The Electronic Journal of the Department
at the University of Helsinki
© 2001 Irma Hagfors
A JOURNEY TO ANOTHER TIME AND PLACE:
HOW A BRITISH VICTORIAN CHILDREN'S CLASSIC WAS TRANSLATED
IN POSTWAR FINLAND
Abstract. The Wind in the Willows is a British Victorian
children's classic, a story firmly set in a specific historical and social era.
When such a book is translated into another culture and transposed into a
different period of time, a translator has to make a decision on the type of
global and local strategies she or he will use for the translation. This paper
discusses the Finnish translation of the book (1949) and the global strategy
which explains the translator's choice of local strategies used. I have focused
on culture-bound elements as those illustrate best that a book is tied to a
particular culture and time.
"All texts reflect the period of time and culture where
they were written" (Oittinen 1997:13, my translation). This is what Riitta
Oittinen discovered when she studied three different Finnish translations of the
British children's classic Alice's Adventures in Wonderland (1865). Each
of these translations was made in a different period of time. Oittinen's aim was
to study how the period of time in question and the stage of Finnish culture
concerned had affected the translations.
In this paper, my intention is to apply Oittinen's hypothesis
to another British children's classic, Kenneth Grahame's The Wind in the
Willows (1908) and to discuss what kind of effect time and culture have had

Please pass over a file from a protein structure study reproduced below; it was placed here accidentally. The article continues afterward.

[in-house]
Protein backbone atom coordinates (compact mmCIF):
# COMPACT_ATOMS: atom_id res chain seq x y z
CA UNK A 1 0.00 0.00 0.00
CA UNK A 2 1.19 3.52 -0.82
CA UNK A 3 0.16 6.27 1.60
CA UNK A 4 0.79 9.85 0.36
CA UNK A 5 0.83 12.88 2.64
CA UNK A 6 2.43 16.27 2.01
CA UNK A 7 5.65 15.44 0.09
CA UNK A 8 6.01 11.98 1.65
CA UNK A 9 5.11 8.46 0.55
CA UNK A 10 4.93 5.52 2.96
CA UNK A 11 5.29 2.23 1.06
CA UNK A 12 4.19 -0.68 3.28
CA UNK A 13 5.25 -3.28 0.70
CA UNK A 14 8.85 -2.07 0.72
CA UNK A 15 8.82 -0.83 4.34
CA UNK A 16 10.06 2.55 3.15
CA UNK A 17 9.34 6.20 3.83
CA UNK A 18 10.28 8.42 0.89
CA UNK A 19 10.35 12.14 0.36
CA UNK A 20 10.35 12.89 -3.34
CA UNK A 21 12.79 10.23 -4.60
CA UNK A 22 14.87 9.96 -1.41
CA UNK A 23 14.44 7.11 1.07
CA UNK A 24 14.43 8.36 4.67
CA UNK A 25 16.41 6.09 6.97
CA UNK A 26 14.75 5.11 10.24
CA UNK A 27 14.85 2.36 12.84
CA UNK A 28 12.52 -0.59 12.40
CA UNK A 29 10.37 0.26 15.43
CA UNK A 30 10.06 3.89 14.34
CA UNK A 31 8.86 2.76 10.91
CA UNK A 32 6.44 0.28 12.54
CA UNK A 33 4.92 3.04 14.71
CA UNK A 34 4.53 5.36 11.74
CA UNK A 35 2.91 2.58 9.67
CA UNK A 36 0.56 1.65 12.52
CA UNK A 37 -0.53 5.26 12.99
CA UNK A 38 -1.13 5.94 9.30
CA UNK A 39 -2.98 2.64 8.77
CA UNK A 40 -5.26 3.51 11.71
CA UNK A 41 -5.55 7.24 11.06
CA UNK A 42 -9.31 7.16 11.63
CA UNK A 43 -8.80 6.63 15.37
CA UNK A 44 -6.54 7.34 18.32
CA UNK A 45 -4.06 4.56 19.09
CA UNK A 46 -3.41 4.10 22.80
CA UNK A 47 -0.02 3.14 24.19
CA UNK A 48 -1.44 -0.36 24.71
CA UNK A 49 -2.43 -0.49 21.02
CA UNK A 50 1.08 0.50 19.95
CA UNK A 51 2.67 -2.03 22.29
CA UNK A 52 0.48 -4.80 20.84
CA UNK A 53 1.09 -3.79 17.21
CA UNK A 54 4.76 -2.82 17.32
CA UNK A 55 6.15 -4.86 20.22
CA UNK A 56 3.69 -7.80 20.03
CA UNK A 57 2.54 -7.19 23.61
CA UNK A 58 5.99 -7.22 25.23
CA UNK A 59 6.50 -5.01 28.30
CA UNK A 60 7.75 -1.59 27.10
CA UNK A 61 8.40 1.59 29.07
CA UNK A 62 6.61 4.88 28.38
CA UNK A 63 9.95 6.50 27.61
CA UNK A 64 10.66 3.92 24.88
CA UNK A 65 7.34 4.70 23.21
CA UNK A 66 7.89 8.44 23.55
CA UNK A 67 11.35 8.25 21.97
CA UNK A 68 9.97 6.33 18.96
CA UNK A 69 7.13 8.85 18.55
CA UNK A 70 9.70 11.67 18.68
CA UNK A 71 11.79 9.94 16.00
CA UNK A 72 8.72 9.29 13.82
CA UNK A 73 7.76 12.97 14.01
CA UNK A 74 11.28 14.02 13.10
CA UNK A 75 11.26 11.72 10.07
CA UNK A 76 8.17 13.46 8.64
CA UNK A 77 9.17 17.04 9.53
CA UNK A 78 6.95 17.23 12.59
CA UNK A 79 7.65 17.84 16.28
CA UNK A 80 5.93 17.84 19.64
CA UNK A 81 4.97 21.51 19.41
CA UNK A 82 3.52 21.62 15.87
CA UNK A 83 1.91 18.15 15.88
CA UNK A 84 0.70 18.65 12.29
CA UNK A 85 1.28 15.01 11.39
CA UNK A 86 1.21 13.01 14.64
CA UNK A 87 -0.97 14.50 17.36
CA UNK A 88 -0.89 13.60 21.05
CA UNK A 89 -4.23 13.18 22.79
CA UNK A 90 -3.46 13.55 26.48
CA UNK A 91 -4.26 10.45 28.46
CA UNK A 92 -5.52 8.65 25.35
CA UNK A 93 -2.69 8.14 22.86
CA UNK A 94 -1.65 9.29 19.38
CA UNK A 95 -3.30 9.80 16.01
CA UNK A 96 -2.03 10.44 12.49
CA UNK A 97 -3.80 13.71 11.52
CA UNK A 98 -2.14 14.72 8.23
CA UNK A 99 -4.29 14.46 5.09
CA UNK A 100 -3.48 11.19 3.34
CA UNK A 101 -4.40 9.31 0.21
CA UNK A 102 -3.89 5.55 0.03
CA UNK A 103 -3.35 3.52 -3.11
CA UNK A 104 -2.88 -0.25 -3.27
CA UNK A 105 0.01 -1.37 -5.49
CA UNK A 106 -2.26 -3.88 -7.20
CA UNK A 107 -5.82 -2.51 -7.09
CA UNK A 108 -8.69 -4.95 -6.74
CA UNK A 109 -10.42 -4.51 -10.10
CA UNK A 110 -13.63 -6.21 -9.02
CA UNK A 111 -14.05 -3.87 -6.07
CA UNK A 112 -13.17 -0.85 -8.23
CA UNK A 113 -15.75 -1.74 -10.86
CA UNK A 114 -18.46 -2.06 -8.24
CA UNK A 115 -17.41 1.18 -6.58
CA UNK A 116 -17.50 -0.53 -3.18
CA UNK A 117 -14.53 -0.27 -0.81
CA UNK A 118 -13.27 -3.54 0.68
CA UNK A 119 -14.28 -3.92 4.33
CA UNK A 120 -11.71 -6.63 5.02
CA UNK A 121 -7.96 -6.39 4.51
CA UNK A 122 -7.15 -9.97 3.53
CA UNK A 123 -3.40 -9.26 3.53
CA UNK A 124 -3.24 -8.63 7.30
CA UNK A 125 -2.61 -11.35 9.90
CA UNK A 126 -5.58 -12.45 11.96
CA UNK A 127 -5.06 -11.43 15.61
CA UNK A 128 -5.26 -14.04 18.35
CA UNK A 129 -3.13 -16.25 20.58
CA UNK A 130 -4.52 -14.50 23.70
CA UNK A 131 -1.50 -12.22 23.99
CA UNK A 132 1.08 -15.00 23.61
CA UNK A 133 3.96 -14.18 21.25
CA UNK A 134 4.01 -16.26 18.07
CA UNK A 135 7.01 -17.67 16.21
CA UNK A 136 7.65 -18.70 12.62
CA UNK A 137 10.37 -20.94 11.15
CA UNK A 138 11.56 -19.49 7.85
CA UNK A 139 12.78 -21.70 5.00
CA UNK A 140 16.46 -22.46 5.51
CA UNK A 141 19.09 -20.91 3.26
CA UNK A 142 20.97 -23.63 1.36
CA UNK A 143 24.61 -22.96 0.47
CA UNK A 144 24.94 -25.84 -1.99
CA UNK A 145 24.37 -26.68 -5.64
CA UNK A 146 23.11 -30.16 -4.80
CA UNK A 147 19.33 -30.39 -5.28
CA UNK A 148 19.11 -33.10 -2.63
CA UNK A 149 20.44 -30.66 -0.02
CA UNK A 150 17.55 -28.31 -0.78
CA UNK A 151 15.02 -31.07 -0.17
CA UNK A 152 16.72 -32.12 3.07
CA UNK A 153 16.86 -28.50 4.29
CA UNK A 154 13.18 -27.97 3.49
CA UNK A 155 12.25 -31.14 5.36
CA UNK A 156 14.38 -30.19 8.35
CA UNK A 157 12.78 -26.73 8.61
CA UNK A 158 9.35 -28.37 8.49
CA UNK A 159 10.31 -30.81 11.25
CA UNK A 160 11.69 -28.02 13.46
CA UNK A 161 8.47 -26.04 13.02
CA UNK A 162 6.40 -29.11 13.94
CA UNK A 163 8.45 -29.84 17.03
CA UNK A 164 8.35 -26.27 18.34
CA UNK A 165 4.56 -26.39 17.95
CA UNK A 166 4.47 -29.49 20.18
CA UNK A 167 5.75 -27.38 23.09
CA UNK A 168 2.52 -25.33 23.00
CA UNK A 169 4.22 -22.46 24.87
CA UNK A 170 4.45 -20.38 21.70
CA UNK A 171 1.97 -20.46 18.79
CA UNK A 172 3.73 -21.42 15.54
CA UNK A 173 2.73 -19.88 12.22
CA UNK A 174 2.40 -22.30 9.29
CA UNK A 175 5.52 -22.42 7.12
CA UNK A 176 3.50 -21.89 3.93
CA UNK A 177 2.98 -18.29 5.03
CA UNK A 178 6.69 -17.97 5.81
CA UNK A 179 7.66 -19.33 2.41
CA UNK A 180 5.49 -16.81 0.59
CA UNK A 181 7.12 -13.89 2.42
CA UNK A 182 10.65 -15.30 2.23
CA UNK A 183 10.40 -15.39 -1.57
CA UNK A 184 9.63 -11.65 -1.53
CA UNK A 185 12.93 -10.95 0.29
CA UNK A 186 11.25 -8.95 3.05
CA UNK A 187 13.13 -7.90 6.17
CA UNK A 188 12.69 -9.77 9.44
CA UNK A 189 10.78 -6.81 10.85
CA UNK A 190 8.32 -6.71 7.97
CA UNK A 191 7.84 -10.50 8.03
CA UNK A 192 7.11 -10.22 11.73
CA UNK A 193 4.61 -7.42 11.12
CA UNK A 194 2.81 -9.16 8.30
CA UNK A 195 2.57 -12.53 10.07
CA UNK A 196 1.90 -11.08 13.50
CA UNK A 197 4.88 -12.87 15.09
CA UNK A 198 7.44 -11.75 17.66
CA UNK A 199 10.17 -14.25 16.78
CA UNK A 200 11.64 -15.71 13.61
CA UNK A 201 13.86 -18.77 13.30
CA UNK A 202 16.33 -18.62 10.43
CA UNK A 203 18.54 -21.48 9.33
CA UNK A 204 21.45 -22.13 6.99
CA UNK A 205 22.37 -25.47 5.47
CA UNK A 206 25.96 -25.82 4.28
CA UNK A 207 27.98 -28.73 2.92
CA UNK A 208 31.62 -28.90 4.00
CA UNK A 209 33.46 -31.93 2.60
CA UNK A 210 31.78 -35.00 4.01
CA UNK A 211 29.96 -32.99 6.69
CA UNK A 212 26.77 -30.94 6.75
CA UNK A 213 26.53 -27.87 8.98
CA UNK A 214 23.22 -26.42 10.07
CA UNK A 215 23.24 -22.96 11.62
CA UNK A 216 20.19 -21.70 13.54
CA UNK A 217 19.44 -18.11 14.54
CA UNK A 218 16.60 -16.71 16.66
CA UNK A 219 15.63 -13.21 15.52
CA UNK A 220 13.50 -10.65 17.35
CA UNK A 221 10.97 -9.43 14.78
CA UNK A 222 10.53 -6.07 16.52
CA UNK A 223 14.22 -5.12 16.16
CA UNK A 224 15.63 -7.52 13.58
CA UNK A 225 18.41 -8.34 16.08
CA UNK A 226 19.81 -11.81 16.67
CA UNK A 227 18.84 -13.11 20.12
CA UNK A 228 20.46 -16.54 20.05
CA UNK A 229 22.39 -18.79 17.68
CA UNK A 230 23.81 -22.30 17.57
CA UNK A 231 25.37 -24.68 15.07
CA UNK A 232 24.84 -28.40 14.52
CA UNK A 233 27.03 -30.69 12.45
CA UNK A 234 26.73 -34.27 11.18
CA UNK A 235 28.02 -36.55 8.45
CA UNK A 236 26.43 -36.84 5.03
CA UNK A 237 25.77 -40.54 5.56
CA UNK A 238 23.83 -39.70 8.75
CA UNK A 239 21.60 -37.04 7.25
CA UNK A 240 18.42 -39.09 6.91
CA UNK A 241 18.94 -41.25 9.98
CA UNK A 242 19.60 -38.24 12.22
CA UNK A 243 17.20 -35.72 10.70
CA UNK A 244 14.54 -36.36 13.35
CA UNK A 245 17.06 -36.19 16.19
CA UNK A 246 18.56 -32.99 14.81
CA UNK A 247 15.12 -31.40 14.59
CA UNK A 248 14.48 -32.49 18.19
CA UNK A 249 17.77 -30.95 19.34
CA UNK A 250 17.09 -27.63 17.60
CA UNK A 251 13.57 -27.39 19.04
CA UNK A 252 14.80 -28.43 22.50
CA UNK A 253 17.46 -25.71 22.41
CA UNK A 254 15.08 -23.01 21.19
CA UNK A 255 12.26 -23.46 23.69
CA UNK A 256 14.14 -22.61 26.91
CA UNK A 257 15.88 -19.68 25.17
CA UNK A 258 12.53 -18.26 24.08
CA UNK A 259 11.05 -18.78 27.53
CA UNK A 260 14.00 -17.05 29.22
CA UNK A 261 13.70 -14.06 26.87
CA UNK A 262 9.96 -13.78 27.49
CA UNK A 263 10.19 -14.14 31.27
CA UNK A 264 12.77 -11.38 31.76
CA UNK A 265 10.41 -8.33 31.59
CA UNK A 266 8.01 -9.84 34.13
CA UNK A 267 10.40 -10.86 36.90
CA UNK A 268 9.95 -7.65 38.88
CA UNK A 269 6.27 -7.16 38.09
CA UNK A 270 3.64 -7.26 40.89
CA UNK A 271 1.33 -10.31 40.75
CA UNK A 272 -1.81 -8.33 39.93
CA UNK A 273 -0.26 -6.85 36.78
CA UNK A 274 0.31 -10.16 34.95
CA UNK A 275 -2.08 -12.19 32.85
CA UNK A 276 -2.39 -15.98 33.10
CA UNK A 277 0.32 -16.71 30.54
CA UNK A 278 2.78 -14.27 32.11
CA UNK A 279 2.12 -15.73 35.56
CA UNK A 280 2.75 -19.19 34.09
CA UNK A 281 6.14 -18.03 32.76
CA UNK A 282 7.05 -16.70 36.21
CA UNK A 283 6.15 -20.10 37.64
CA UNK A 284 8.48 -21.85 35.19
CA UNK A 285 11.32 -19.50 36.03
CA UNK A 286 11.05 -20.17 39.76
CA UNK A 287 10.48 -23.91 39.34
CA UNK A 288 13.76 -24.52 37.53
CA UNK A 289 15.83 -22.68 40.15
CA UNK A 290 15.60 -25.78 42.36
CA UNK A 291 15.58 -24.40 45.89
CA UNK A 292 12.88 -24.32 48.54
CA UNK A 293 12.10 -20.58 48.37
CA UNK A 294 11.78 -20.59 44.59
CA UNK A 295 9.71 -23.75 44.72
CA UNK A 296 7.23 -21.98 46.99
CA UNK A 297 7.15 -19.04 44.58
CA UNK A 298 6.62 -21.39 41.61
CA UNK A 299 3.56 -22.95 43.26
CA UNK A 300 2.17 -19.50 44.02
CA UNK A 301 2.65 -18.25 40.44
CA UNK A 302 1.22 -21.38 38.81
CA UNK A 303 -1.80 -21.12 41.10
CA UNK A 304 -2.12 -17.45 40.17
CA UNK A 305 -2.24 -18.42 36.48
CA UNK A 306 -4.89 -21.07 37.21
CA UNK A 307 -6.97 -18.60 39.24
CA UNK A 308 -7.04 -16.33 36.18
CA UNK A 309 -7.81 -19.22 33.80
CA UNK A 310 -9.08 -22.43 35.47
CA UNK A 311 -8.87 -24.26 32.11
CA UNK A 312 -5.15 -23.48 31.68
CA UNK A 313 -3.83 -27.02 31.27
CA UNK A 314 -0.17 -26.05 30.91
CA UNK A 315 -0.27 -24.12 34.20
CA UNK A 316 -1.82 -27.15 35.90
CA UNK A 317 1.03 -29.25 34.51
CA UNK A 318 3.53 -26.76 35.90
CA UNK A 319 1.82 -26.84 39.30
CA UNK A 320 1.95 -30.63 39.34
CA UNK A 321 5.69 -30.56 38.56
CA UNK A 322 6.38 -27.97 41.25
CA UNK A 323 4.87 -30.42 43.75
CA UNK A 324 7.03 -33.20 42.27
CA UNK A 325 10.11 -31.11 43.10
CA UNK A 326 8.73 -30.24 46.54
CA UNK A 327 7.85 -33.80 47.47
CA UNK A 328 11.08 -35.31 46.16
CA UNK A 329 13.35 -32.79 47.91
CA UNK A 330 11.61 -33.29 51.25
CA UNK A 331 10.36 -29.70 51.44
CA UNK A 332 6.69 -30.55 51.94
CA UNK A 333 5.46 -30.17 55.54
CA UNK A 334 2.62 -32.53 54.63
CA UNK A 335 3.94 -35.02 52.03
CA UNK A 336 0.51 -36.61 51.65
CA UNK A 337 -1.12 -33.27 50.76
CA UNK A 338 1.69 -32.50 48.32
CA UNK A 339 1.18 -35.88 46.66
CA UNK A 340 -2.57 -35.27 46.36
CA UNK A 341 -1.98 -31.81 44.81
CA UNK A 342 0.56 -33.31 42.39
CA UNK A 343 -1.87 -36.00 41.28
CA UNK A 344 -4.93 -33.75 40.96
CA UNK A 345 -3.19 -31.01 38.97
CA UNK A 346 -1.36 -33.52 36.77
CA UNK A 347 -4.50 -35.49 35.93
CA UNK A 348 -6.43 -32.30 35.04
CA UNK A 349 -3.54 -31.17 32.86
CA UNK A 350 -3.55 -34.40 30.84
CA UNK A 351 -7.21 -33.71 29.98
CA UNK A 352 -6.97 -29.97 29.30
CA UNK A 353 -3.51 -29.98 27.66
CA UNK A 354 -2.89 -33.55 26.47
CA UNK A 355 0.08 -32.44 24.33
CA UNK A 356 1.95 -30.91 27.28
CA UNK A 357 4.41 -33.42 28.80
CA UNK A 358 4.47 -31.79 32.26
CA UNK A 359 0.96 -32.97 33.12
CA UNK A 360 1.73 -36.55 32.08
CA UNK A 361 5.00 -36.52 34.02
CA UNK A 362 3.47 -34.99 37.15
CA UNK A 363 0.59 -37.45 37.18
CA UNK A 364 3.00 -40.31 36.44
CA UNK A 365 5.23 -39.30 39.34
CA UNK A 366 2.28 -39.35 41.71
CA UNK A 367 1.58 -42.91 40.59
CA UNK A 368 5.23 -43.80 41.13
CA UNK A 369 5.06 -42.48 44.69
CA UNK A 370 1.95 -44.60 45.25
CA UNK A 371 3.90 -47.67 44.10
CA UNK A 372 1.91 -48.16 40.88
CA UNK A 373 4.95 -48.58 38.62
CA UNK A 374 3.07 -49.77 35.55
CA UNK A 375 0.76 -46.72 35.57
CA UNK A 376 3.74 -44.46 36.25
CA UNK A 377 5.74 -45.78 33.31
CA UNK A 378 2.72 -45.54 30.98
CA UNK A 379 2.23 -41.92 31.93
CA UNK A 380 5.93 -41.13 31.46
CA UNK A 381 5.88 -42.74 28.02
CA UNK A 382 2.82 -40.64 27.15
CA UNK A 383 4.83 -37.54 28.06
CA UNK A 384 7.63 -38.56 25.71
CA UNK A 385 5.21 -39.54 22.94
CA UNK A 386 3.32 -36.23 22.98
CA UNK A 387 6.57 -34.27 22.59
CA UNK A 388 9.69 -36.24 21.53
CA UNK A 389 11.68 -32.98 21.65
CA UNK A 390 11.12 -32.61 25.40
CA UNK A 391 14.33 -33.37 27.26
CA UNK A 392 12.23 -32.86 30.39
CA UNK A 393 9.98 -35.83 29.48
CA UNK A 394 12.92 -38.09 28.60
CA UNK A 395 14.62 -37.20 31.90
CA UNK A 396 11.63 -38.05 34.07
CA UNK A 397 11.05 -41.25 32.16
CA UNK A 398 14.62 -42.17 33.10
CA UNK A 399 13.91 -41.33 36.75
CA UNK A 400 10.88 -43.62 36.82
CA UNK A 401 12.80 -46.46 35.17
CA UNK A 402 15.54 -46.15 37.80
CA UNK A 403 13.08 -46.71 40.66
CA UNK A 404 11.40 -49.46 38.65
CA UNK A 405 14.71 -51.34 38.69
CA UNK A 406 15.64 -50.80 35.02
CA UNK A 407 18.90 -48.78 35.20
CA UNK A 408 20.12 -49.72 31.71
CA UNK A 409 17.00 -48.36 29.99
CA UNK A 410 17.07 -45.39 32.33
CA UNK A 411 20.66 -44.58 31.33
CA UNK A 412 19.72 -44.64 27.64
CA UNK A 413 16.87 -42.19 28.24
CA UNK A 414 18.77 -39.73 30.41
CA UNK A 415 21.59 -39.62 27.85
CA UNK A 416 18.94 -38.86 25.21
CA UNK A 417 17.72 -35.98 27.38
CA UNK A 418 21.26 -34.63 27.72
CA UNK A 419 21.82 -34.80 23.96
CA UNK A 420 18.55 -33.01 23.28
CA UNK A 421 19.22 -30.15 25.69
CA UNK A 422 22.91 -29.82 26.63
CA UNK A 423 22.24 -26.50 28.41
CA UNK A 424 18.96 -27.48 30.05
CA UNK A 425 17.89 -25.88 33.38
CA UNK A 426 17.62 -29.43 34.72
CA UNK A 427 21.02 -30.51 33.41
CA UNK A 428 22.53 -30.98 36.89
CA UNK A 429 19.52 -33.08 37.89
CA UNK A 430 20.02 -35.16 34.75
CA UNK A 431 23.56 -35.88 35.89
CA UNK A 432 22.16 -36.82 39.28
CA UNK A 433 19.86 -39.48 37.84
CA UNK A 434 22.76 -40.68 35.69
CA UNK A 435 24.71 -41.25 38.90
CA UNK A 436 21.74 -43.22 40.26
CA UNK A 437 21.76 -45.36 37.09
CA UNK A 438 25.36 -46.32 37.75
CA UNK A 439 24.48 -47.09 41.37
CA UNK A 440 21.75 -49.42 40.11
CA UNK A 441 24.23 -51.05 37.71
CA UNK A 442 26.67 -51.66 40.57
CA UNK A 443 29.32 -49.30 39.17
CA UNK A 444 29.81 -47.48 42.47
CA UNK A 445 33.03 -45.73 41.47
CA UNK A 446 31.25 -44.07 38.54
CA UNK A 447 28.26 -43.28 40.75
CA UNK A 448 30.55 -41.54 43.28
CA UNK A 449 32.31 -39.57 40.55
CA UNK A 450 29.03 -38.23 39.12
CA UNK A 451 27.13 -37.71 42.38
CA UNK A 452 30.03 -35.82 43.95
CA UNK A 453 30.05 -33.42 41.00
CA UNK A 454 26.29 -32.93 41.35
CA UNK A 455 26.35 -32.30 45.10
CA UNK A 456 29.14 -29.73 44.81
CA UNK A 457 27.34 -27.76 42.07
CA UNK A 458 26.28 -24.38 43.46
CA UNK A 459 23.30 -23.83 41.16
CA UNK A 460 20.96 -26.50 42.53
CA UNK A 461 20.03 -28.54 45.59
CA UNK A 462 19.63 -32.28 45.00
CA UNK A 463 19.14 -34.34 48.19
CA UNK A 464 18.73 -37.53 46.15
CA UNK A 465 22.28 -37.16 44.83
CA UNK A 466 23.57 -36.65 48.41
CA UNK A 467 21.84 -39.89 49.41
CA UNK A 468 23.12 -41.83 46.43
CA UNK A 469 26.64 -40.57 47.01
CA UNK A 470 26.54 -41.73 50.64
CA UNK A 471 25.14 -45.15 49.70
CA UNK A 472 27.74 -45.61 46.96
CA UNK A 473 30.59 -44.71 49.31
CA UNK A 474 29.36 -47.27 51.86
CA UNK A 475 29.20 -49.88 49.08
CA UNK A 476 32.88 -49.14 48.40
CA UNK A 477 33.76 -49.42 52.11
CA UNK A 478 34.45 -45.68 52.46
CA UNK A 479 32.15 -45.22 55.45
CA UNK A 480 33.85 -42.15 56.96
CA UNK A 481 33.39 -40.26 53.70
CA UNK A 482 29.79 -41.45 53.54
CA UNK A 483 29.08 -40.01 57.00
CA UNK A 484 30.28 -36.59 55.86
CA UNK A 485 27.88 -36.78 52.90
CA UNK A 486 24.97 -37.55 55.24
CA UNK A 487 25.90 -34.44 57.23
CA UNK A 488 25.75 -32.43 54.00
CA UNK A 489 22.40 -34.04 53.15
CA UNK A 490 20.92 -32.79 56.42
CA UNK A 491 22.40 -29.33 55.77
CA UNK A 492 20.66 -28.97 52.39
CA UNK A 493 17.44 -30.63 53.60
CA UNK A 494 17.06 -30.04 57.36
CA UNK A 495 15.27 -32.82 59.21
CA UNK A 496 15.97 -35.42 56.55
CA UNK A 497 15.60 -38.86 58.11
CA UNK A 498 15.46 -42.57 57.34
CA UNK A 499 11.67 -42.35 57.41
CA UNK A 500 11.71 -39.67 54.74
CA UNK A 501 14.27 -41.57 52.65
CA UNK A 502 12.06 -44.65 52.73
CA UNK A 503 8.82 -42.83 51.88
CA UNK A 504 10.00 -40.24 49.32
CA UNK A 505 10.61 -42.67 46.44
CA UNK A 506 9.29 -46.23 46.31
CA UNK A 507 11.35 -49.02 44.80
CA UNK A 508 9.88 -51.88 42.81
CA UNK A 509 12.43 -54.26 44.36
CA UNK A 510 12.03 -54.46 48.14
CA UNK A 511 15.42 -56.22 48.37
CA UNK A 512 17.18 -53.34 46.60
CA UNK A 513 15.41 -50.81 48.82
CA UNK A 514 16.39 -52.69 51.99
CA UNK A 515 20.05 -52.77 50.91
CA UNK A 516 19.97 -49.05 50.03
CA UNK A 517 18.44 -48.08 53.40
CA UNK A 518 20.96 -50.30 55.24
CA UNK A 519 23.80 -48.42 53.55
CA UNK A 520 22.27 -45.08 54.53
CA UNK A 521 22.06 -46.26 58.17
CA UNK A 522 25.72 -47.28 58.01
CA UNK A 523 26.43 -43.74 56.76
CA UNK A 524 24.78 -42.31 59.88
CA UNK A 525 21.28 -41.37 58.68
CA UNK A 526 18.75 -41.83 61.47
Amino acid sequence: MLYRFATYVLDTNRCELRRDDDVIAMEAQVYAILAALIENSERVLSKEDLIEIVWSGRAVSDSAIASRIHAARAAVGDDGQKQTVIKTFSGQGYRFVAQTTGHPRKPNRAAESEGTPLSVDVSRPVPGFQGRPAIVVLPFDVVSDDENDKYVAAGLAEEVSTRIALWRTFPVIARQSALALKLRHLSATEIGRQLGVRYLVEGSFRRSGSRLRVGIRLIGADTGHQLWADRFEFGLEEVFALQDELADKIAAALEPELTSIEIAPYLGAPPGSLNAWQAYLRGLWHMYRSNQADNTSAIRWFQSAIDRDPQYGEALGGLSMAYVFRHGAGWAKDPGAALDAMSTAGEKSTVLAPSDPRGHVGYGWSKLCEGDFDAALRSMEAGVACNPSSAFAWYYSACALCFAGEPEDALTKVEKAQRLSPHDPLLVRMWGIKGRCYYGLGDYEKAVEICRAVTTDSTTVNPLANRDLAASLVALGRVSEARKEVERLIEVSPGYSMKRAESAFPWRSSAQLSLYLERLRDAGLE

on its translation into Finnish. Like Alice's Adventures in Wonderland, The
Wind in the Willows is not an ordinary children's book. These two books have
much in common. Written around the same period of time, they both represent a
specific genre of children's literature common to the British culture of the
Victorian period; they are both multilayered stories which include one level for
children and another level for adult readers. In The Wind in the Willows,
the latter level is a rather sarcastic and ironic social satire, in which the
different animal characters of the story represent archetypes of the different
British social classes of the time. The protagonists are five human-like animals
who live a leisurely life in an idealized community in the River Bank. Mole,
Rat, Badger, Otter and Toad are civilized country dwellers, each of whom has his
own characteristics and personality. Together and separately they face all kinds
of adventures and try to cope with everyday life. Then there is the enemy in the
form of the weasels, ferrets and stoats who live in the Wild Wood, a place where
the River Bankers never set foot. This distinction between the two communities
creates a certain tension in the story and is one of the main themes of the
The Wind in the Willows has a unique place in British